The 'Q' Fund is a registered 501(C)(3) U.S. tax-exempt, nonprofit organization dedicated to the support of basic human rights for children in sub-Saharan Africa orphaned by AIDS. But it is also a testament to one woman's determination, caring and commitment.
It's Mission is: "To improve the quality of life for children in sub-Saharan Africa orphaned by AIDS by providing direct assistance with education, food, housing and clean water."
It's Vision is: "To transform world views and attitudes toward the treatment of children orphaned by AIDS and to effect lasting change by empowering those who will champion and carry this vision into the future."
Founded by Chellie Kew, a Palo Alto resident, in 2000 after she was witness to the devastating effects of the AIDS epidemic first-hand.
Kew sought to improve the lives of the AIDS orphans through education and providing clean water and food. The funding for the projects is entirely by outside corporate sponsorship, foundations, and on-going fund raising initiatives. Ms. Kew has also donated profits from her photographic book "African Journal: A Child's Continent," which is a collection of 71 photos of the AIDS orphans she encountered while in Africa.
Kew moved to South Africa in 1997 and visited areas that had been devastated by AIDS, including "villages literally run by children because all of the adults had died from AIDS."
The "Q" Fund provided most of the $30,000 for the construction of a school in Zambia. With the hope that the school will help to create a self-sustaining community, Kew traveled to Zambia to oversee the construction of the project, which was completed in conjunction with funds from the Zambia Ministry of Education. That school (The Chimoza Community School) is now a reality, attracting about 100 children a day in 2004.
In addition to the is a garden that grows food for consumption and commerce. Also, local widows produced school uniforms for the school children that were then purchased by Kew and supplied to the children. The idea, according to Kew was to make it "a collaborative community effort sustained by the school."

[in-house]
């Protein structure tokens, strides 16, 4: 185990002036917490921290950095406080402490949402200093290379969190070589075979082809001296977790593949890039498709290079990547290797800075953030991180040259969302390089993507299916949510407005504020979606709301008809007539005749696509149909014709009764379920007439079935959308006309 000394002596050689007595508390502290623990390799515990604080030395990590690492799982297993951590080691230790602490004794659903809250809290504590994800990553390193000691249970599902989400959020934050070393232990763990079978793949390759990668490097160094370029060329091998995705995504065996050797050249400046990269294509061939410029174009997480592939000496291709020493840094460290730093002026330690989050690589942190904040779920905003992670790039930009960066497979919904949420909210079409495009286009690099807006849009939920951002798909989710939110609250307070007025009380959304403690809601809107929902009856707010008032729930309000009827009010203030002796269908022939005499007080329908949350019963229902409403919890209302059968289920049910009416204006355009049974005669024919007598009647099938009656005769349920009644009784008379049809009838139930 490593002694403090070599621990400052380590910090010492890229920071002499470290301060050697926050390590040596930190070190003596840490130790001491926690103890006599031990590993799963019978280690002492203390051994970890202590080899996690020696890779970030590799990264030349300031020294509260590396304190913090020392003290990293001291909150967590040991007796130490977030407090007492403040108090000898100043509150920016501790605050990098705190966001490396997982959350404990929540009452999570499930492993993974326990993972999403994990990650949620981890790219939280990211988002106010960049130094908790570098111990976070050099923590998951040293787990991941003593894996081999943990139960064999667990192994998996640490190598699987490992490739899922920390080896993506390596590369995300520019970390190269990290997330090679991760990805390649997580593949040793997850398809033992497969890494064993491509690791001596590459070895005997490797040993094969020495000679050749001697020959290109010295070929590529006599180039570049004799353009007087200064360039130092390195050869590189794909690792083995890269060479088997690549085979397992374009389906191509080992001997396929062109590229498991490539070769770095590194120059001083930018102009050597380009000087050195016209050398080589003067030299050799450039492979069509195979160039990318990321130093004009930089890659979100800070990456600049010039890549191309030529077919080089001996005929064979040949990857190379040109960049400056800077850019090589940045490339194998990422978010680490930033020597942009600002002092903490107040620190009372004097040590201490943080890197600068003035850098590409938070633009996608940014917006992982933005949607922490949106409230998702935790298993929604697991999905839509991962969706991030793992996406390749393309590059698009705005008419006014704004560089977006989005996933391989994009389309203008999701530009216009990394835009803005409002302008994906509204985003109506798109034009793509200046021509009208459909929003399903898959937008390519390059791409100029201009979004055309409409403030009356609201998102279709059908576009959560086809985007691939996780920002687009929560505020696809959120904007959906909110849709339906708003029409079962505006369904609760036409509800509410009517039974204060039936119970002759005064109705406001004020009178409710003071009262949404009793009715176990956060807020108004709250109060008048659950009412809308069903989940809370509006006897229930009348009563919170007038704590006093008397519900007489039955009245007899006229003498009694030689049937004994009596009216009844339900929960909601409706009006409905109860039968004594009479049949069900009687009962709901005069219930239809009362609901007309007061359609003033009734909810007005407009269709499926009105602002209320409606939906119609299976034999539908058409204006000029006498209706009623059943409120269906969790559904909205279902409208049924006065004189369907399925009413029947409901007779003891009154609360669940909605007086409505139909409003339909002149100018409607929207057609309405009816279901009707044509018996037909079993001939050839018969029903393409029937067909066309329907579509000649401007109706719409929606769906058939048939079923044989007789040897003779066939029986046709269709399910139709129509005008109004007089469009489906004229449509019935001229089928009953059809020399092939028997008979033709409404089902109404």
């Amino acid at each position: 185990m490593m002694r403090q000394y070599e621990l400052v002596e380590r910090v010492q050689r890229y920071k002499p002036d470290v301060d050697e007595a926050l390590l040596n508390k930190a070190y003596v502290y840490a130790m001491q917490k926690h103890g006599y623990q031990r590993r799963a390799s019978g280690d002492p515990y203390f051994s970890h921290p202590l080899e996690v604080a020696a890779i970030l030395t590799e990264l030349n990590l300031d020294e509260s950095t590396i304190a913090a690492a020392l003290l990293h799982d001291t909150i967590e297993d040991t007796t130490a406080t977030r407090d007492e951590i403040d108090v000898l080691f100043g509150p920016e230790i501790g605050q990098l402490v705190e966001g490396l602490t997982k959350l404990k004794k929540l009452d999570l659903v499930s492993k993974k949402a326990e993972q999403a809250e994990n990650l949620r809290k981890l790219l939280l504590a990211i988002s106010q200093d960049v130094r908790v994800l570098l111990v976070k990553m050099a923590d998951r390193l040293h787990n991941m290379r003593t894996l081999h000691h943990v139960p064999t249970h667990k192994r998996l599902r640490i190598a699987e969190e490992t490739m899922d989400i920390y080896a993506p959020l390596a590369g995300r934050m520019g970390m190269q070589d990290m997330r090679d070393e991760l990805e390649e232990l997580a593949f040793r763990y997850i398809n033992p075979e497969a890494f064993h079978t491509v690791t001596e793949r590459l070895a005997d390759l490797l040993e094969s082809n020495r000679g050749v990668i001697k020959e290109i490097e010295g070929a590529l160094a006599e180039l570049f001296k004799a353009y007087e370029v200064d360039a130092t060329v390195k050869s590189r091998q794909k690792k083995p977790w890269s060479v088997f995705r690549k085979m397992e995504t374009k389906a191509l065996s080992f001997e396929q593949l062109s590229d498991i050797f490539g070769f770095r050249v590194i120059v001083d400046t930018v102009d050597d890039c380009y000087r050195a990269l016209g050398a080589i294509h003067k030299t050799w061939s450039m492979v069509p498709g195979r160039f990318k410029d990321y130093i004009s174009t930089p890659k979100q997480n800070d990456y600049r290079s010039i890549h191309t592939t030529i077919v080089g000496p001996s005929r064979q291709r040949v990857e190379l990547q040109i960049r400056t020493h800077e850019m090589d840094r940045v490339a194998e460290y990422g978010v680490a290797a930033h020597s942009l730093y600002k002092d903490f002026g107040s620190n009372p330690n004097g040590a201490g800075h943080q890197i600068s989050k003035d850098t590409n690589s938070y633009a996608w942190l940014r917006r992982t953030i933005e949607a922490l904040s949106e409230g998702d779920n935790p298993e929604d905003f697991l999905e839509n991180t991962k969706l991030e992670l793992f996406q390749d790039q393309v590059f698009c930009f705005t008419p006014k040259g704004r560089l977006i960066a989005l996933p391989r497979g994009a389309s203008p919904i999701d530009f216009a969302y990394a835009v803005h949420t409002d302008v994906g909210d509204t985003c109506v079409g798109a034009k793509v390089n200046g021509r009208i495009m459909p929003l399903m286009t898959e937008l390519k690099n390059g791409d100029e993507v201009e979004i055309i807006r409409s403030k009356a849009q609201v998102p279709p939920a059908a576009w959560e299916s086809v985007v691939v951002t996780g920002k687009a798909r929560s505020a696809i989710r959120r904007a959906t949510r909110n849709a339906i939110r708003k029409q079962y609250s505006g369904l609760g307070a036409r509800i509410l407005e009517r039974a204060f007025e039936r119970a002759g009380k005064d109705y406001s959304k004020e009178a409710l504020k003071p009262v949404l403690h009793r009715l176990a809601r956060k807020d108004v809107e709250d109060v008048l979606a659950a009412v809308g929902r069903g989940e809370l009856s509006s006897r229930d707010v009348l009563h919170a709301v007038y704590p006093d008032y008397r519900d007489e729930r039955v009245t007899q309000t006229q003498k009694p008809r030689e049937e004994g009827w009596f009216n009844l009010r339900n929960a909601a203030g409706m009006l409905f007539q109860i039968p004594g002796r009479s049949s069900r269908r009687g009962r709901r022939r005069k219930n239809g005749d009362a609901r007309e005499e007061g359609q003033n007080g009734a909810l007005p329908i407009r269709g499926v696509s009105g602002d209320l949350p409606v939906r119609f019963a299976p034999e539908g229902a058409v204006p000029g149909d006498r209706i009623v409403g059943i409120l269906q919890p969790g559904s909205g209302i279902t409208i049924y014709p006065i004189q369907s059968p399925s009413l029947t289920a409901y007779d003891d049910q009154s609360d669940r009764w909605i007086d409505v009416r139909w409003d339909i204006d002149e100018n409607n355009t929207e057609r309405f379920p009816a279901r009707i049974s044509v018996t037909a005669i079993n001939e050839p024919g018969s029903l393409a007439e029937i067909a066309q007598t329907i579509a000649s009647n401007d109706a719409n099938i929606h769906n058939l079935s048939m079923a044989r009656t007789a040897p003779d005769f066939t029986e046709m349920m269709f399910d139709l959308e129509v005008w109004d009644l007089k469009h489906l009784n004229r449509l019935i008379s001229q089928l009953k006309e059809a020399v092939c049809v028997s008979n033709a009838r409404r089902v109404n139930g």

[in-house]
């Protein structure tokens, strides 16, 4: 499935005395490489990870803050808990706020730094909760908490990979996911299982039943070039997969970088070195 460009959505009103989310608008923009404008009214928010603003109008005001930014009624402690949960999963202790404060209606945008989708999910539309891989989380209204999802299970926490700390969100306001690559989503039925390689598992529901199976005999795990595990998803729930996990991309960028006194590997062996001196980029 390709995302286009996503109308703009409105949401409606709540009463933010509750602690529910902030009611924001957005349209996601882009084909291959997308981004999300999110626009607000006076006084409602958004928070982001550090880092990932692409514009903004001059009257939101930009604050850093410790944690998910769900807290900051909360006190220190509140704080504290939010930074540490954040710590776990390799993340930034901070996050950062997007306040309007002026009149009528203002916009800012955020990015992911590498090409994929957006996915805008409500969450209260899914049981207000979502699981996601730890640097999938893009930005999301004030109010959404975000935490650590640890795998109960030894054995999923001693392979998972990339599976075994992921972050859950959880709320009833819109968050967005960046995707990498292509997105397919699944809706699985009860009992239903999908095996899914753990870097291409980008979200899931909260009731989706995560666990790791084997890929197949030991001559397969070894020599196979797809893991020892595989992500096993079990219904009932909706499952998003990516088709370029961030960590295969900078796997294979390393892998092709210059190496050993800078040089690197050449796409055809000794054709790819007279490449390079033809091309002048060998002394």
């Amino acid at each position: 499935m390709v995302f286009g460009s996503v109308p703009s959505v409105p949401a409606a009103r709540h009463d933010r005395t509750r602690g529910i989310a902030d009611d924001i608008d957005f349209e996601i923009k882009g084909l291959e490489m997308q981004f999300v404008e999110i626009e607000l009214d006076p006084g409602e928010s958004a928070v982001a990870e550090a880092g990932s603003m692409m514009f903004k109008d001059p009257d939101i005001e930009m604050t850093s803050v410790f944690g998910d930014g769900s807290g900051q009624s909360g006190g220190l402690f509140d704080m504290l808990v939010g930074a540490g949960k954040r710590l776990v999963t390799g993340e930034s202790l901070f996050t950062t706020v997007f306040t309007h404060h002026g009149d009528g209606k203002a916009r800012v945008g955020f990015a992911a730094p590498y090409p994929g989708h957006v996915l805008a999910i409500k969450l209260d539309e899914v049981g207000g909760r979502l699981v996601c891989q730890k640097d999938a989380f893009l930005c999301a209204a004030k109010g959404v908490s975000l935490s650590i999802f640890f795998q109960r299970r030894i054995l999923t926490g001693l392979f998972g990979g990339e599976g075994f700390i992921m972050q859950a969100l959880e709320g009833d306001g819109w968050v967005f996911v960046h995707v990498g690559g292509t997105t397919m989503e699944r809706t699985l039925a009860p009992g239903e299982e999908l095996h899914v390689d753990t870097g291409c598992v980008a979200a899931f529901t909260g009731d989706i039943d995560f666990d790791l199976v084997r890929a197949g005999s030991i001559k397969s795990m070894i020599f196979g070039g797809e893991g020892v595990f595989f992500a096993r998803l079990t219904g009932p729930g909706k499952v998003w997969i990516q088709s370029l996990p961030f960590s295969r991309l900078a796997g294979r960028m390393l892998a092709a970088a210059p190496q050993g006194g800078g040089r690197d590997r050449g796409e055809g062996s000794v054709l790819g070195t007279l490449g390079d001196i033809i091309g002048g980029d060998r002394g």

But Kew is not resting with her past accomplishments, on December 1st 2005 (World AIDS Day) she is planning to climb to the summit of Mount Kilimanjaro accompanied by five high school girls and five professional women role models in order to bring worldwide attention to the plight of the orphans and to raise additional funds. That project is expected raise $200,000.
Kew embodies the spirit of selflessness that inspires this Blog. According to one source: "She spent $30,000 - maxing out her credit card - to print 5,000 copies of "African Journal." And proceeds from the book go to The Q Fund. As of April that sum approximated $55,000.
In addition to funding the Chimoza Community School the Q Fund also donated $5,000 to Children's Harvest Ministries, an evangelical group whose project in South Africa was providing means for obtaining food, clothing and medicine, school fees and medical care for impoverished children in five African countries. Kew donated the money in gratitude for the help she received from a member of Children's Harvest Ministries who helped her move about the areas where she photographed the children whose pictures are in "African Journal."
Kew started an alternative health care practice as a for-profit business in 1994 but that has been set aside so that she can devote her time to her work on behalf of The "Q" Fund.
The United Nations estimates that by 2010 the number of orphans in sub-Saharan Africa will rise to more than 18 million. And Chellie Kew had resolved to do something about that.
For a really inspirational read, go to The "Q" Fund's web site and read how one inspired, caring and motivated person can make a difference in the lives of those in need.
The "Q" Fund can be found at:
Also, links to the sources listed below, and more, can be found at:
"AIDS expert to address young diplomats" The Paly Voice (3/7/05) http://voice.paly.net/view_story.php?id=2720
"Crusade Of Love" The Guide/ San Jose Mercury News (7/22-28/04)
"Eye on AIDS orphans: Photographer's book raises money for African kids"
San Francisco Chronicle, Friday Peninsula Section - (4/30/04)